Since it should result in less driving and more efficient cars, everyone who breaths and drinks water.

Water treatment is very energy intensive. It will undoubtedly increase costs and therefore, decrease quality. In fact, all clean-ups and pollution controls cost energy, and increasing the energy costs for such things will limit progress on these problems.

...Domestic oil and gas producers.

A backdoor subsidy for the US fossil fuel industry! Nice. It will not fool foreign competitors, who will respond in kind and set up similar tariffs, further ratcheting costs for everybody. But the domestic energy industry will appreciate the protectionist gesture.

by goldfish on Mar 16, 2012 5:53 pm • linkreport

goldfish, well, I actually never said tariff. I was thinking more of a gasoline tax. Tariff was your word. Then you asked me to list winners and I gave it a go. But I would not propose a tariff. A gasoline tax makes more sense which negates most of your criticisms.

It is interesting to see you take the radical position that if gasoline were cheaper that would be good for the environment. No one I've read has taken that position. Perhaps you could point me to an analysis of that?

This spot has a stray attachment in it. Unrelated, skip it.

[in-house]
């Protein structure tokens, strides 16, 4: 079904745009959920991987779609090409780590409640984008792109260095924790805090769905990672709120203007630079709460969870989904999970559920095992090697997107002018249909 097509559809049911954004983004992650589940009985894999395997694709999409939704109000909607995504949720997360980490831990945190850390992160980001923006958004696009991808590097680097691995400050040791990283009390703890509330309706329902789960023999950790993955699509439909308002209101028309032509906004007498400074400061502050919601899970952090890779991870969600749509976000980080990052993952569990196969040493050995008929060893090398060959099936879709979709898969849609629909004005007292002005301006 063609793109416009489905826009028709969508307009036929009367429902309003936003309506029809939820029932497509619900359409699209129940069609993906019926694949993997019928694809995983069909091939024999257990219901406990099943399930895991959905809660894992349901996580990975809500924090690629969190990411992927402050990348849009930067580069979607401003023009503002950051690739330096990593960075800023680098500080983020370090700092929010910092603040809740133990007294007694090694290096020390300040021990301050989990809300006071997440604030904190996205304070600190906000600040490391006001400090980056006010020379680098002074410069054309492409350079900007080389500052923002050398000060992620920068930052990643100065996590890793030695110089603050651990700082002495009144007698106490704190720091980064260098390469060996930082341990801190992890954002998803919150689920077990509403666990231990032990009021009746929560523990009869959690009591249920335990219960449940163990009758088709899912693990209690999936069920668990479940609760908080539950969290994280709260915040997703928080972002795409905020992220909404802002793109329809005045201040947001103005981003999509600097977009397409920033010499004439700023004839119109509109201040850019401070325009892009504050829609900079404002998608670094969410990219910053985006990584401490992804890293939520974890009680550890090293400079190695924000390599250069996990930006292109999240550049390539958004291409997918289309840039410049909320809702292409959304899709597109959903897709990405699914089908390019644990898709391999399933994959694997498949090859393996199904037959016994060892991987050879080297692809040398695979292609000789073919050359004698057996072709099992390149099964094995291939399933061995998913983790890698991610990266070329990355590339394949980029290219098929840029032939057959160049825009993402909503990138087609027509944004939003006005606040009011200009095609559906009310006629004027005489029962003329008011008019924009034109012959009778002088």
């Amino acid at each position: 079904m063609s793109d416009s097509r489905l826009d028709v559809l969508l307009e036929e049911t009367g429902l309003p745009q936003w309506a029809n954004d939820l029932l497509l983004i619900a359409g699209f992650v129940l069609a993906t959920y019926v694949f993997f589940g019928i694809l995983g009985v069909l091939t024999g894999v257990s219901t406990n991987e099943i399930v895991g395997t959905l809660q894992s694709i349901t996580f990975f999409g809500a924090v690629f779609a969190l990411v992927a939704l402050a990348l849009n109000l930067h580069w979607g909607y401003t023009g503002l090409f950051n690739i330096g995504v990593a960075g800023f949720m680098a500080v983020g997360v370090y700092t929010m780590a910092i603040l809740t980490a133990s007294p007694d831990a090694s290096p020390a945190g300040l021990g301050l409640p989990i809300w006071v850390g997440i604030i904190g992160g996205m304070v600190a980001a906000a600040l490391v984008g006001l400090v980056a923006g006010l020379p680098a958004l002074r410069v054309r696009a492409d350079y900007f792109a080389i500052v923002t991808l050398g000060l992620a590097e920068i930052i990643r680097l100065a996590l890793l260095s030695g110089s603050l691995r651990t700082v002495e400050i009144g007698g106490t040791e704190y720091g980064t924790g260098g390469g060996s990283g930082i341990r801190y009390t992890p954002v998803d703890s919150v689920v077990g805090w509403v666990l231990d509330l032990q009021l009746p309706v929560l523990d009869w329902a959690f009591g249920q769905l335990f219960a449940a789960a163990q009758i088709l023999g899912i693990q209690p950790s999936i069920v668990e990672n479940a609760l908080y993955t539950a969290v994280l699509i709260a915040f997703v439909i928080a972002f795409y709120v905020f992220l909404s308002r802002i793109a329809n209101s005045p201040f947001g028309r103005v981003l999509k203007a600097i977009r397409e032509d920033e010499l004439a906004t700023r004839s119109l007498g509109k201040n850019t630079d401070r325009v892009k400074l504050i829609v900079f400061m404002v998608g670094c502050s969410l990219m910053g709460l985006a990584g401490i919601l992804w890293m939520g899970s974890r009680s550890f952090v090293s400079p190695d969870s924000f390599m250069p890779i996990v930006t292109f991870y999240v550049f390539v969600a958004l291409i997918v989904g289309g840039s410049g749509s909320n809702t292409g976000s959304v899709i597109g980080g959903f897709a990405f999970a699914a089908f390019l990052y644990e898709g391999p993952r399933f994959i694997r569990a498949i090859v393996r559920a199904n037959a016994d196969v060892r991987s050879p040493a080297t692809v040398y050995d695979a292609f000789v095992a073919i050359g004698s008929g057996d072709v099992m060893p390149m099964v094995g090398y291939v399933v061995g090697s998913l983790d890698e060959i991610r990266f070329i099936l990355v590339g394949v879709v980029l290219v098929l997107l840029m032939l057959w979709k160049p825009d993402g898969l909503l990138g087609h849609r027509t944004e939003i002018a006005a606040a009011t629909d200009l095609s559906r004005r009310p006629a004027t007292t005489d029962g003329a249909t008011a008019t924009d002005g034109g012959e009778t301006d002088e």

So, how would you pay for the wars? Let me show you all the damage that would do. No matter what it is, it's going to have mostly bad results. Because spending a lot of money to dump American made goods into the dessert or the ocean and to educate and raise young men and women only to kill and maim them is generally a drag on the economy. So let me hear your plan to pay for the wars? I'm getting my red sharpie out now.

by David C on Mar 16, 2012 7:58 pm • linkreport

If public transportation was about meeting market demand it wouldn't need to be subsidized at a rate of 70 cents on the dollar just to maintain a tiny share of the urban transportation market.

Sure it would, when it's major competitor is subsidized at the rate of 50 cents on the dollar. It would at least need a comporable subsidy. And when, as AWITC points out, transit has to serve groups like the poor and disabled that would be left behind by the pure market-driven. If road users want to start carrying the cost of MetroAccess - and other such programs - on their balance sheet let's see how that balances out.

We're just at the start of the revolution in automobile fuel efficiency. There is enormous potential to increase fuel efficiency (and to shift to cheaper fuels, like natural gas), with or without electric vehicles.